Outcry over proposed Wollemi horse riding plan

A group of Hawkesbury horse-riders are enraged by a proposal to limit their use of trails in south east Wollemi National Park, as National Parks and Wildlife Services (NPWS) invites the community to have their say on the draft plan by March 14.

The 'Draft Horse Riding Management Plan: South East Wollemi National Park' identifies proposed authorised horse riding routes in the park, adjacent to the localities of Mountain Lagoon, Upper Colo, Wheeny Creek, Blaxlands Ridge Road and Kurrajong, and details conditions for horse-riding there.

Brian Swan, Ron Males, Jo Arblaster, and Michelle Gibbs are not happy with plans to limit the horse riding in the National Park. Picture: Simon Bennett

Brian Swan, Ron Males, Jo Arblaster, and Michelle Gibbs are not happy with plans to limit the horse riding in the National Park. Picture: Simon Bennett

Wilberforce resident Brian Swan - who said he represented recreational horse riders in the area - said NPWS had been trying to introduce a plan of management in the area since 2007.

Mr Swan said he and other horse riders considered the trails of significance to pioneering heritage and to cultural identity, and thought they should continue to be allowed access to them.

"They [NPWS] claim to have input [into the plan] from neighbours and horse-riding fraternity, but that's not very transparent because four or five neighbours I contacted said they weren't contacted [by NPWS]," Mr Swan told the Gazette.

A spokesperson from the Department of Planning Industry and Environment (DPIE) - which manages NPWS - said regulating horse riding and clearly defining authorised trails would protect the natural and cultural heritage values of the park and ensure ongoing access to approved trails for horse riders.

The DPIE spokesperson told the Gazette that regulation would also ensure legal access to trails from public roads without impacting private lands and park neighbours.

"By formalising trails, NPWS will also take on routine maintenance of these tracks so they can continue to be enjoyed by riders while also minimising erosion," the spokesperson said.

The DPIE said the plan proposed to formalise 19 publicly-accessible horse-riding trails in the park covering 74 kilometres in total.

"A small number of 'informal' trails are not included in the Draft Horse Riding Management Plan because they are either not legally accessible from public roads, include sections of private lands, could impact Aboriginal sites and/or are not currently maintained to a standard to support less experienced riders," the spokesperson said.

However according to Mr Swan, the average length of the proposed trails was 2 kilometres, and the trails didn't meet up with each other, meaning horse riders would have to drive to more than one entry point to go on a decent-length ride.

Recreational horse riders are campaigning to keep their access to all existing horse riding trails in south east Wollemi National Park. Picture: Simon Bennett

Recreational horse riders are campaigning to keep their access to all existing horse riding trails in south east Wollemi National Park. Picture: Simon Bennett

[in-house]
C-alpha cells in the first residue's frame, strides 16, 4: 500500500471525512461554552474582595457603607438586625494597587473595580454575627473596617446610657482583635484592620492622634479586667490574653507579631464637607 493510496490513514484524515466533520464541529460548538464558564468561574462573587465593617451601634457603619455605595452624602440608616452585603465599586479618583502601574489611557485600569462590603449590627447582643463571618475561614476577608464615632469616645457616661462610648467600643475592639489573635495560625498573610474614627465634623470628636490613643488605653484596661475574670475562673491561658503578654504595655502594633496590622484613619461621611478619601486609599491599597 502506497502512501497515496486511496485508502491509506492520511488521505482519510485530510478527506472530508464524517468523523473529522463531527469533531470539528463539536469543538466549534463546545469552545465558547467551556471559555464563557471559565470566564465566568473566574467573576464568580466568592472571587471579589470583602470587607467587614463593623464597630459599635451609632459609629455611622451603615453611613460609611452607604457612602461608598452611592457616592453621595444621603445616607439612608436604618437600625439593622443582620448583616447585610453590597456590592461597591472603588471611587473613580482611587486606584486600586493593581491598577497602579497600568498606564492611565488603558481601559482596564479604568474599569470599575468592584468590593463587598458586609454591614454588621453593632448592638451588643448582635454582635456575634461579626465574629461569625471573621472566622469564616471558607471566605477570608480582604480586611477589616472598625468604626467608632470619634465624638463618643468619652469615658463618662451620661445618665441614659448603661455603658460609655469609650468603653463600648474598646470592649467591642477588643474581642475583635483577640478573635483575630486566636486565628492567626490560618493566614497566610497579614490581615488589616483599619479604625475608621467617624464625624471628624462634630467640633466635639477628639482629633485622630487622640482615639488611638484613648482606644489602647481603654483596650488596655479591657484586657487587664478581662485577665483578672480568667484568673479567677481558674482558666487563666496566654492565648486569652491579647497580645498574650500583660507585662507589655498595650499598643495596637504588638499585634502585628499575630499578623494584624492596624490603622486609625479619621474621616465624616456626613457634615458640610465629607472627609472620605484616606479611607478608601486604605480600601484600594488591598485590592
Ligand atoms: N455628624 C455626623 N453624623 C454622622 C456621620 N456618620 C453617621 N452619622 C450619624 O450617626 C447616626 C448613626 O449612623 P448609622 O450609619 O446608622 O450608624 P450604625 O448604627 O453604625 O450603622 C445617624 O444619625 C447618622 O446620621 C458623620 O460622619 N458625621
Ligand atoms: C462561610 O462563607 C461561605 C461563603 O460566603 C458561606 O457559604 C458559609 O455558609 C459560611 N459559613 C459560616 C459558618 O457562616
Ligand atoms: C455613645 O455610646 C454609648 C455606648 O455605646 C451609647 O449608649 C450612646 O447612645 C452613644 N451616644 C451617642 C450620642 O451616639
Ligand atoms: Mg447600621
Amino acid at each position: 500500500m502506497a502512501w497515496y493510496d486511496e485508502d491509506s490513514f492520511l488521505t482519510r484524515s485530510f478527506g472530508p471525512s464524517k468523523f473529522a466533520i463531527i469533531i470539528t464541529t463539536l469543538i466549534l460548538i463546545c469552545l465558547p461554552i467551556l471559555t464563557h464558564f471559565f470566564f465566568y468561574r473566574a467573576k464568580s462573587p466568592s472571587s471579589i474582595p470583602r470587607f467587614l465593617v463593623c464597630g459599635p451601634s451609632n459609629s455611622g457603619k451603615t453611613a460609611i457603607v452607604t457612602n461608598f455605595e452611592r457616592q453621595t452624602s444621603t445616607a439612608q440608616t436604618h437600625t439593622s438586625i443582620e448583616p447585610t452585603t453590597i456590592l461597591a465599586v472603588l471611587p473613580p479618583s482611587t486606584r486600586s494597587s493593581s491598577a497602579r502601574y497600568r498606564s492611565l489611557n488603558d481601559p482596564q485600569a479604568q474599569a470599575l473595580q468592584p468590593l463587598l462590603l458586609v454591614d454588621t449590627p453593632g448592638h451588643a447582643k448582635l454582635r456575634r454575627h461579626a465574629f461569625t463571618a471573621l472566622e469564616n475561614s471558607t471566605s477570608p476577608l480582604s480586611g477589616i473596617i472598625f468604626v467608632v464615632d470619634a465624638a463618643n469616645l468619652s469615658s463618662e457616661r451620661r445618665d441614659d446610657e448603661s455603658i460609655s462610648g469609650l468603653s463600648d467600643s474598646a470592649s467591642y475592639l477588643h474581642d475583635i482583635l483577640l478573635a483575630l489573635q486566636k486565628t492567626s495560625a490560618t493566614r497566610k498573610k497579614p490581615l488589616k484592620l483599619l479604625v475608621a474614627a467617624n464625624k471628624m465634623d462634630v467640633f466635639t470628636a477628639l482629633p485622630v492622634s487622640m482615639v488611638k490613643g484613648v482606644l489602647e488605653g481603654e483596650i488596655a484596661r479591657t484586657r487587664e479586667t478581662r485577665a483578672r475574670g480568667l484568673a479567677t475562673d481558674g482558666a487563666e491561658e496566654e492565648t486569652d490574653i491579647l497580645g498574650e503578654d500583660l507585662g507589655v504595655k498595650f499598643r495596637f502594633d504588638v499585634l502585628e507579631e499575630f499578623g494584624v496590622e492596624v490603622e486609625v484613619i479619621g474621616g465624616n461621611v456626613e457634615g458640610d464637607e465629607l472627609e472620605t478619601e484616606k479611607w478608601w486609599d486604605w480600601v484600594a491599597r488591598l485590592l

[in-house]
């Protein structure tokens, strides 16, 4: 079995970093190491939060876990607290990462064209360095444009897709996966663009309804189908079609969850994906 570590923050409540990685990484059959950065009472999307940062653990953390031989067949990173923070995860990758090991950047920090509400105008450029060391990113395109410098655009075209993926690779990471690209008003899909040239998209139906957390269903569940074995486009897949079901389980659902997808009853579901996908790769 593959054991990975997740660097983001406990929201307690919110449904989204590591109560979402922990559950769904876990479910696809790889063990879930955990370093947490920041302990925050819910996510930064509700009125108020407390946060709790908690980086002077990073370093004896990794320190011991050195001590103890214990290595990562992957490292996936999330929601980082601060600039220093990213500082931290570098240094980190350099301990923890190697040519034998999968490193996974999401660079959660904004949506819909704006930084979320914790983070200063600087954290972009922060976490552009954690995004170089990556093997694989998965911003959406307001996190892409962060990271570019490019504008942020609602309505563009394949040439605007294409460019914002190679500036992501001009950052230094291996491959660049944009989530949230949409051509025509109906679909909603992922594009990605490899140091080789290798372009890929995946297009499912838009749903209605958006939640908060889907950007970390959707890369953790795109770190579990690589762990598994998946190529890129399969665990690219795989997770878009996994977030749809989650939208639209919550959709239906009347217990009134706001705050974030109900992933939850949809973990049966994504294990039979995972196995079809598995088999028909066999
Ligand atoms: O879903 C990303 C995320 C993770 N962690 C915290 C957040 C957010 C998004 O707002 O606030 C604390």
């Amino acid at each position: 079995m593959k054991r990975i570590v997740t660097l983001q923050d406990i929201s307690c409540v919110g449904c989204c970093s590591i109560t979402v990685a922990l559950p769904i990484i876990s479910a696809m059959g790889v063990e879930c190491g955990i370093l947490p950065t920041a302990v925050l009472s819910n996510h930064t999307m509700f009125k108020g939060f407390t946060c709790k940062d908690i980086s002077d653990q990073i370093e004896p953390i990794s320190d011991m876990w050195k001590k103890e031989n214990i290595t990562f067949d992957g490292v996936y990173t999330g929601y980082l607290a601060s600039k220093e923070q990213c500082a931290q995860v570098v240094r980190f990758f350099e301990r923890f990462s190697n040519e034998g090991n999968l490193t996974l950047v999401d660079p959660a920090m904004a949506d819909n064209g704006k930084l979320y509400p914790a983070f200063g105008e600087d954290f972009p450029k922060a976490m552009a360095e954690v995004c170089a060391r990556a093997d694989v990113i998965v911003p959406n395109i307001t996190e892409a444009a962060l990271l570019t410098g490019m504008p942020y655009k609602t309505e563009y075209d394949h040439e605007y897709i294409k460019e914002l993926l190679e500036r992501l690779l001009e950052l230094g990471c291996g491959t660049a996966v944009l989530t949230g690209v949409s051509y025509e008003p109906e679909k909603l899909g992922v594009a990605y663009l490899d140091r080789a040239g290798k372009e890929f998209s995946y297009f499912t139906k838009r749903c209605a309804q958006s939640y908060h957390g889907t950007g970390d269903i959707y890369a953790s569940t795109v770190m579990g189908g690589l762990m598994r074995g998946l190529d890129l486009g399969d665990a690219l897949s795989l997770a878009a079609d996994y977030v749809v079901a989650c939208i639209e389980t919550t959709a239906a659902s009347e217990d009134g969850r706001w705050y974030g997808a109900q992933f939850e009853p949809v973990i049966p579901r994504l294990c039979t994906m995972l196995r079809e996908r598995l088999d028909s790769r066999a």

"Two kilometres in and out would take you longer to drive there than to ride it," Mr Swan said.

"There's a concession to endurance [riders] that they're allowed to compete in competitions on two or three other tracks, but as a recreational rider, there are many tracks that have been there at least 200 years of white settlement - most likely they were originally Aboriginal tracks used for the last millenium. By stopping people riding on them, these tracks will deteriorate further and they'll disappear - that's a tragedy culturally and nationally.

"They're also good for bushwalking, and as bushfire routes - lines of defence for Blaxlands Ridge Road, Cedar Ridge Road and McMahons Road. The bushfire brigade during last year's fires cleared a couple of them for use themselves."

Mr Swan said NPWS had "chosen to assume that horse riders can't manage their own risk", whereas a free abseiler or rock climber had "no such motherhood about their use of the park - it's specifically horse riders" being targetted by the draft management plan.

"We understand that NPWS has no money. In Wollemi they have 500,000 hectares of national park, and clearly they don't have any resources to manage that and their modus operandi is to lock it away so no-one can see it."

The DPIE said horse riders were not being targeted unfairly: "On the contrary, NPWS is planning to formalise a network of 74 kms for horse riding and taking on the responsibility of maintaining those trails for riders," the spokesperson said, adding that the draft plan had been developed "with extensive input from representatives from horse riding groups".

Mr Swan's message to NPWS was simple: "Don't ban horse riding in the Wollemi National Park."

"We feel ignored and discriminated against and there's a lot more at stake here than a few tracks to ride on tomorrow - it's about our kids. We're not asking for anything off National Parks, only access."

The DPIE spokesperson said the draft plan "clearly recognises the history of horse riding in the area and provides for it to continue."

"The current consultation process provides an opportunity for people to provide further information to support pioneering heritage and cultural identity," the spokesperson said.

The department encouraged people to have their say on the draft plan by March 14 so they can record and review all feedback. To make a submission go to https://bit.ly/2YZtV08.